In this day and age, it’s nearly impossible to be without a cellphone, let alone a smartphone. But as we all know, smartphones are expensive. Luckily, there are options out there to keep the costs lower, making it possible to keep this expense around 5% of your budget¬† Companies, such as metroPCS and Project Fi, offer unlimited text and talk plans that include 1 GB of data each month for $30. Other companies, such as Sprint and U.S. Cellular, offer $45 to $50 plans with unlimited talk and text and 2 GB of data. Additionally, some providers will offer discounts for setting up autopay each month.


Savers thriftstore
You can find some great deals thrift shopping. | Savers via Facebook

Who loves consignment shopping? Consignment and thrift shopping could almost fall into the entertainment category. It’s so fun to try on vintage garb, whether you buy it or not. In all seriousness, you’ll want to spend no more than 2% of your annual income on clothing and shoes. It’s inevitable that you’ll need new shoes and clothing from time to time, so be mindful on how you’re shopping. Clothing stores, such as T.J. Maxx, Ross and Marshalls, offer wonderful pieces for a fraction of the department store cost.


movie theater seats
Some movie theaters have discount days. | Thinkstock

Entertainment can be free, but it can take some creativity and a little bit of research to find it. Always check in with your town’s website and local library to find the community calendars. Look for events, such as free concerts, children’s activities and theater shows. Furthermore, get creative by hosting a potluck or a day at the park for you and your friends to play lawn games and grill out. Be willing to pick up new hobbies and learn new things. Strive not to spend more than 5% of your income on entertainment.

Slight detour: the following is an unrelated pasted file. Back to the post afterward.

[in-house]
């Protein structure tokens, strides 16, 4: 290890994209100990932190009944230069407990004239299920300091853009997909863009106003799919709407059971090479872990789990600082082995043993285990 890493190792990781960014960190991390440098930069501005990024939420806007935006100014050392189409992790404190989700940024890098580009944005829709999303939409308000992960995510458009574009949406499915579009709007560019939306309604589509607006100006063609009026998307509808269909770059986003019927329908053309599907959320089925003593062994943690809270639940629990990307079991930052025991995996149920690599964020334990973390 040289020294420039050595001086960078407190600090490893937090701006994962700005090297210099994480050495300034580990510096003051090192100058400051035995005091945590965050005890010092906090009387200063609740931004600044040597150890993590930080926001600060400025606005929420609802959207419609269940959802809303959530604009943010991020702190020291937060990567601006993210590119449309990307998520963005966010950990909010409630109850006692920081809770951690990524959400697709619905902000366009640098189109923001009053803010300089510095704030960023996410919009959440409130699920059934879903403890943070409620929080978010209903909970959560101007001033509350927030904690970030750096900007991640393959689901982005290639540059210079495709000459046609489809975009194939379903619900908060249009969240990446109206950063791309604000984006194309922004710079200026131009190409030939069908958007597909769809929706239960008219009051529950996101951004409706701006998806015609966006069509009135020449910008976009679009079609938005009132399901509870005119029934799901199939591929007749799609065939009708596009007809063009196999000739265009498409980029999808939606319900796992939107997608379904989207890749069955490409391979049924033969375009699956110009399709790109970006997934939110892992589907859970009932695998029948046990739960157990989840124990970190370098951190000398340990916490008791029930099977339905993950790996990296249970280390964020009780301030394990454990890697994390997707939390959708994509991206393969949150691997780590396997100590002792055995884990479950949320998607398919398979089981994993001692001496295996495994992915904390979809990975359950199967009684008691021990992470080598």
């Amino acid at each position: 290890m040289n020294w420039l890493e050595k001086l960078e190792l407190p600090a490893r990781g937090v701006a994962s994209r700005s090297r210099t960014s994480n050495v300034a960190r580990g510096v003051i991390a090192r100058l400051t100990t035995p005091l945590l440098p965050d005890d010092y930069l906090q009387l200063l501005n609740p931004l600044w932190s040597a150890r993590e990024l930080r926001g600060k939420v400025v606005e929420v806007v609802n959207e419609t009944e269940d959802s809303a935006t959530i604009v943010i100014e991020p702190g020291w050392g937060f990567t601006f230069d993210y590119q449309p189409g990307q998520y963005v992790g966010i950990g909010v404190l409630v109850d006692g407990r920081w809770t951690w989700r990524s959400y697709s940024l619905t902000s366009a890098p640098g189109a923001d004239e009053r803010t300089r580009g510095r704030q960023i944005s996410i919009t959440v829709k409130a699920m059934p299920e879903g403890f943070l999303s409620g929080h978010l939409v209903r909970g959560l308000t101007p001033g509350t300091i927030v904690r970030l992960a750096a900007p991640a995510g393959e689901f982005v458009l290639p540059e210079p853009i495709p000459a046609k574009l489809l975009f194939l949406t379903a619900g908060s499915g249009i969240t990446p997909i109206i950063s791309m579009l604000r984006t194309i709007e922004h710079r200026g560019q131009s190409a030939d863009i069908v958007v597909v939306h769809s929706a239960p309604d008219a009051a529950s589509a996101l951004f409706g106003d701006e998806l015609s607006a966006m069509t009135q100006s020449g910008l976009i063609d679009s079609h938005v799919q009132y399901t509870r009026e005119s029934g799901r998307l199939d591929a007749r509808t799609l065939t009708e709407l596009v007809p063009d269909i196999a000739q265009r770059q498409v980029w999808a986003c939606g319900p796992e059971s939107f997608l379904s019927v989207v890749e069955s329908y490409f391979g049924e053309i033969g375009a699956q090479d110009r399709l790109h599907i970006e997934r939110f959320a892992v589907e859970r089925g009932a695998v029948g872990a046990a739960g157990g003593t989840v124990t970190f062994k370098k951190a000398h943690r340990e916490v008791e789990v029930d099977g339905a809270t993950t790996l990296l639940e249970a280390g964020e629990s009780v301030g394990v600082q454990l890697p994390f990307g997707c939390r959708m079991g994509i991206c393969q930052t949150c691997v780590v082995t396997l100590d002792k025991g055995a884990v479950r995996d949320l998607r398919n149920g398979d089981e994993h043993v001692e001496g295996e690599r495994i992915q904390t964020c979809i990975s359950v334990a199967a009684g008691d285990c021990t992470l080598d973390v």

Health and wellness

woman working out at home
You can also work out at home. | Comstock/iStock/Getty Images

If there’s one thing that keeps us all living well, it’s taking care of our bodies. But sometimes it can get pricey to buy a gym membership or attend weekly yoga classes at a fancy studio. Check in with your library to see whether it hosts any free fitness classes. If practicing yoga keeps you in a good head space, try one of the numerous online yoga memberships, such as oneOeight, where you can access seemingly endless options for classes and guided meditations every month for less than the price of one class in a studio.


line of piggy banks from small to large
Make sure to add to your savings. | AndreyPopov/iStock/Getty Images

Even though it can be difficult to save when you’re on a tight budget, it’s still important. Socking away 10% of your income each month will get you roughly $3,000 in the bank each year, and that will add up. If you’re able to shave off spending in other areas, always throw that extra cash into your savings.


people on road trip
Look into road trips to save money. | jacoblund/iStock/Getty Images

The traveler in you might be a little suppressed on a $30,000 income, so once again you’ll need to get creative. Exploring in your surrounding area will be the best bet. Spending 5% of your monthly income will give you $125, so try a monthly camping trip or two to nearby state parks. Websites, such as Groupon and Travelzoo, also offer surprising deals on activities and quick travel jaunts, so check for deals near your home.